It is well known that a variety of naturally occurring minerals, such as clay minerals that are commonly present at the bottom of lakes, ponds, and other surface water bodies possess varying degrees of net electrical charges, either negative or positive. By virtue of these net charges, they will attract oppositely charged molecules and bond together to form a different chemical molecule (ionic bond). Some of these chemical molecules can possess a very weak or partial ionic bond, and others can possess a very strong ionic bond.
The strength of the ionic bond can be calculated using the Born-Landé equation as the sum of the electrostatic potential energy, calculated by summing interactions between cations and anions, and a short range repulsive potential energy term. The electrostatic potential (Electronegativity) can be expressed in terms of the inter-ionic separation and a constant (Madelung constant) that takes account of the geometry of the crystal.
The strength of the bond between a sorbent (e.g., clay mineral) and a sorbate (e.g., phosphate) depends on a variety of factors. These factors include the structural configuration or geometric shape, including surface area of the solid phase and the zero point of charge of the solid phase (which is pH dependent) involved. In general, the larger the surface area, coupled with the strength of the electrical charge, the more it will attract and cause an ionic bond to an oppositely charged and suspended molecule. The stronger the opposite electrostatic charges are, the stronger the ionic bond. In the case of weak (or partial) ionic bonds, the more easily they can be broken apart by competing dissolved ions or a change in the aqueous phase pH. Sorption characterized by a strong ionic bond typically requires extreme chemical changes in the water, such as a very strong pH level change, which rarely occurs naturally.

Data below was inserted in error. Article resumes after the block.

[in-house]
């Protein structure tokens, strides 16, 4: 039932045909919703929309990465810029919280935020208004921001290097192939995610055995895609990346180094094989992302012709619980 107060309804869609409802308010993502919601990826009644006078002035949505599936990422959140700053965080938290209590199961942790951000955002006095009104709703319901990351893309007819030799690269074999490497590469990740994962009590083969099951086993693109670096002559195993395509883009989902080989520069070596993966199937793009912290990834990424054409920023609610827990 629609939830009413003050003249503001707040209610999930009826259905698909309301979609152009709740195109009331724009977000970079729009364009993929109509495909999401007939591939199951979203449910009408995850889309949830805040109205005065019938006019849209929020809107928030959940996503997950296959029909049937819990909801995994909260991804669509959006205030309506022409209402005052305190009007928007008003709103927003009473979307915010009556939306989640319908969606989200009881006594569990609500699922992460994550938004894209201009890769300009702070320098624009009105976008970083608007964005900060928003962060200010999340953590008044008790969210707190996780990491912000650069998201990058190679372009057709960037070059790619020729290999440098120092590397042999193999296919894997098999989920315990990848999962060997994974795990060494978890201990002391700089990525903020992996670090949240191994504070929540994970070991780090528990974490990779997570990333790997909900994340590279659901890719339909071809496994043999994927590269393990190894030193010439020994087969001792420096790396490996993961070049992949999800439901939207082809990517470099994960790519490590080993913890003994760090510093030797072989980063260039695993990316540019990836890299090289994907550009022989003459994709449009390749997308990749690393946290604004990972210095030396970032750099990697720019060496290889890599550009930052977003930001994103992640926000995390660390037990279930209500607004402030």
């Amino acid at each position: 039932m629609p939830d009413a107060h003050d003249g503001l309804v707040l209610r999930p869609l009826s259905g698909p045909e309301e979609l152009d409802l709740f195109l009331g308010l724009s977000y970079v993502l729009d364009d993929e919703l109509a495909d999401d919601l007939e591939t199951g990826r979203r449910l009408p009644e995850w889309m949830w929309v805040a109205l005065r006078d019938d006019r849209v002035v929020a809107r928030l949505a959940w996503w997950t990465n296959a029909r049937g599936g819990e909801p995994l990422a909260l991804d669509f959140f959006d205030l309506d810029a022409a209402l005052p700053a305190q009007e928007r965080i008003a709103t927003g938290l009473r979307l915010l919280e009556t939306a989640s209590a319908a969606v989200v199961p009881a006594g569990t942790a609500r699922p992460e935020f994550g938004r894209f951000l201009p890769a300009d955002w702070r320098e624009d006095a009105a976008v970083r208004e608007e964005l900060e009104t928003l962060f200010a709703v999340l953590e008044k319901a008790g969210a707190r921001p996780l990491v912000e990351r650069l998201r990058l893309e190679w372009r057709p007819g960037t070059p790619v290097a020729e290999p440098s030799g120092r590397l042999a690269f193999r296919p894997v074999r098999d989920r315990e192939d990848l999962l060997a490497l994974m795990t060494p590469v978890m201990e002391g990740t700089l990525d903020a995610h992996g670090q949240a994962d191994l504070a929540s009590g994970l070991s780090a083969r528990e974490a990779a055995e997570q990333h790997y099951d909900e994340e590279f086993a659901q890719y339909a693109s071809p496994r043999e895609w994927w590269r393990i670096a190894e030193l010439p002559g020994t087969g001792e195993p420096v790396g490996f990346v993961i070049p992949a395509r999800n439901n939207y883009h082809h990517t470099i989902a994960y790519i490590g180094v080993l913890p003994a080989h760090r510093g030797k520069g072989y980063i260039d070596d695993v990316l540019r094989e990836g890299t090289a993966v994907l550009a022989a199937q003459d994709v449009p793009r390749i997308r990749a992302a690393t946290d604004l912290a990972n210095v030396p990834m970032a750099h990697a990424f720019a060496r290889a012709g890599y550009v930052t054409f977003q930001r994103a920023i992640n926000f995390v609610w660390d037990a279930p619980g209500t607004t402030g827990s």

TPX™ was developed with these considerations in mind to optimize its sorption characteristics with the phosphate anion. As a result, TPX™ has the strongest binding characteristics at ambient pH levels of any sorbent we have tested – including alum and various iron salts.
Technically speaking, TPX™ crystals are very similar to the chemistry of sand found in the sediment of healthy surface water bodies. Most sedimentary sand consists primarily of calcium or silica. Coral sand is composed primarily of calcium and most inland non-tropical sediment sand is primarily composed of silica. However, TPX™ crystals are engineered for the optimal shape, size, purity and chemical ionic charges to create the strongest attraction and chemical electrostatic charge possible and permanently remove excess P from the water column. Additionally, TPX™’s chemical-electrical reaction, when settling through the water column, creates a wide attraction field around our crystals. Adsorption rates for TPX™ crystals have been proven to achieve greater than 100% P adsorption (mass of P to the mass of TPX™), which is significantly greater than any other adsorbent known today. We believe that higher adsorption rates are difficult to achieve using any other chemistry. TPX™ is the only media that is inert in a typical surface water body environment and does not produce muck or other sticky, flocculent material. Additionally, it does not induce aquatic toxicity or create any of the other adverse side effects that competing nutrient removing technologies exhibit.